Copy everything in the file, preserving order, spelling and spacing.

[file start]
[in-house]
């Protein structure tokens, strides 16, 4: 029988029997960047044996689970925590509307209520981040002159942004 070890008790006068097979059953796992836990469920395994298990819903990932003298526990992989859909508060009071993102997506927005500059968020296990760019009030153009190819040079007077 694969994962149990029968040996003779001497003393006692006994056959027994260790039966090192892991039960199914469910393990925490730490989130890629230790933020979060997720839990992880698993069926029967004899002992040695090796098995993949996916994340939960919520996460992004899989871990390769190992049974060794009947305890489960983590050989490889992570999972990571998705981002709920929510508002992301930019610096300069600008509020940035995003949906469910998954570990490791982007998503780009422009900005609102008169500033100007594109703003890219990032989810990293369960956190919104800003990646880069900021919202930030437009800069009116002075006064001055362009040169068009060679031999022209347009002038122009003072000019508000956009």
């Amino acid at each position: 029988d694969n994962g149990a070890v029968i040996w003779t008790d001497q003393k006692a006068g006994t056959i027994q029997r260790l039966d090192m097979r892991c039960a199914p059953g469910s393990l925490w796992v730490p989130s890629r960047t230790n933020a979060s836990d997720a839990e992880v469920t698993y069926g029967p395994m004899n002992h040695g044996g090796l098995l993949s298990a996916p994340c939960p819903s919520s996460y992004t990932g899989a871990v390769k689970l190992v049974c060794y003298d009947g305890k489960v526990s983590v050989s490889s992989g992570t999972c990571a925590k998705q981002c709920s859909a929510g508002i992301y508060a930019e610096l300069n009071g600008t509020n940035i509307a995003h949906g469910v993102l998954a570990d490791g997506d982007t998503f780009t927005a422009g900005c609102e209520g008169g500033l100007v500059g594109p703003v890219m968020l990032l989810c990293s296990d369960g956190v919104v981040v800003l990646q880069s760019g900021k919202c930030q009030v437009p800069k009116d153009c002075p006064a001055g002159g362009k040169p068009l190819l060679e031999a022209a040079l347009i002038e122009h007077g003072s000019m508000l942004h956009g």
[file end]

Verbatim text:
[in-house]
């Protein structure tokens, strides 16, 4: 029988029997960047044996689970925590509307209520981040002159942004 070890008790006068097979059953796992836990469920395994298990819903990932003298526990992989859909508060009071993102997506927005500059968020296990760019009030153009190819040079007077 694969994962149990029968040996003779001497003393006692006994056959027994260790039966090192892991039960199914469910393990925490730490989130890629230790933020979060997720839990992880698993069926029967004899002992040695090796098995993949996916994340939960919520996460992004899989871990390769190992049974060794009947305890489960983590050989490889992570999972990571998705981002709920929510508002992301930019610096300069600008509020940035995003949906469910998954570990490791982007998503780009422009900005609102008169500033100007594109703003890219990032989810990293369960956190919104800003990646880069900021919202930030437009800069009116002075006064001055362009040169068009060679031999022209347009002038122009003072000019508000956009």
């Amino acid at each position: 029988d694969n994962g149990a070890v029968i040996w003779t008790d001497q003393k006692a006068g006994t056959i027994q029997r260790l039966d090192m097979r892991c039960a199914p059953g469910s393990l925490w796992v730490p989130s890629r960047t230790n933020a979060s836990d997720a839990e992880v469920t698993y069926g029967p395994m004899n002992h040695g044996g090796l098995l993949s298990a996916p994340c939960p819903s919520s996460y992004t990932g899989a871990v390769k689970l190992v049974c060794y003298d009947g305890k489960v526990s983590v050989s490889s992989g992570t999972c990571a925590k998705q981002c709920s859909a929510g508002i992301y508060a930019e610096l300069n009071g600008t509020n940035i509307a995003h949906g469910v993102l998954a570990d490791g997506d982007t998503f780009t927005a422009g900005c609102e209520g008169g500033l100007v500059g594109p703003v890219m968020l990032l989810c990293s296990d369960g956190v919104v981040v800003l990646q880069s760019g900021k919202c930030q009030v437009p800069k009116d153009c002075p006064a001055g002159g362009k040169p068009l190819l060679e031999a022209a040079l347009i002038e122009h007077g003072s000019m508000l942004h956009g």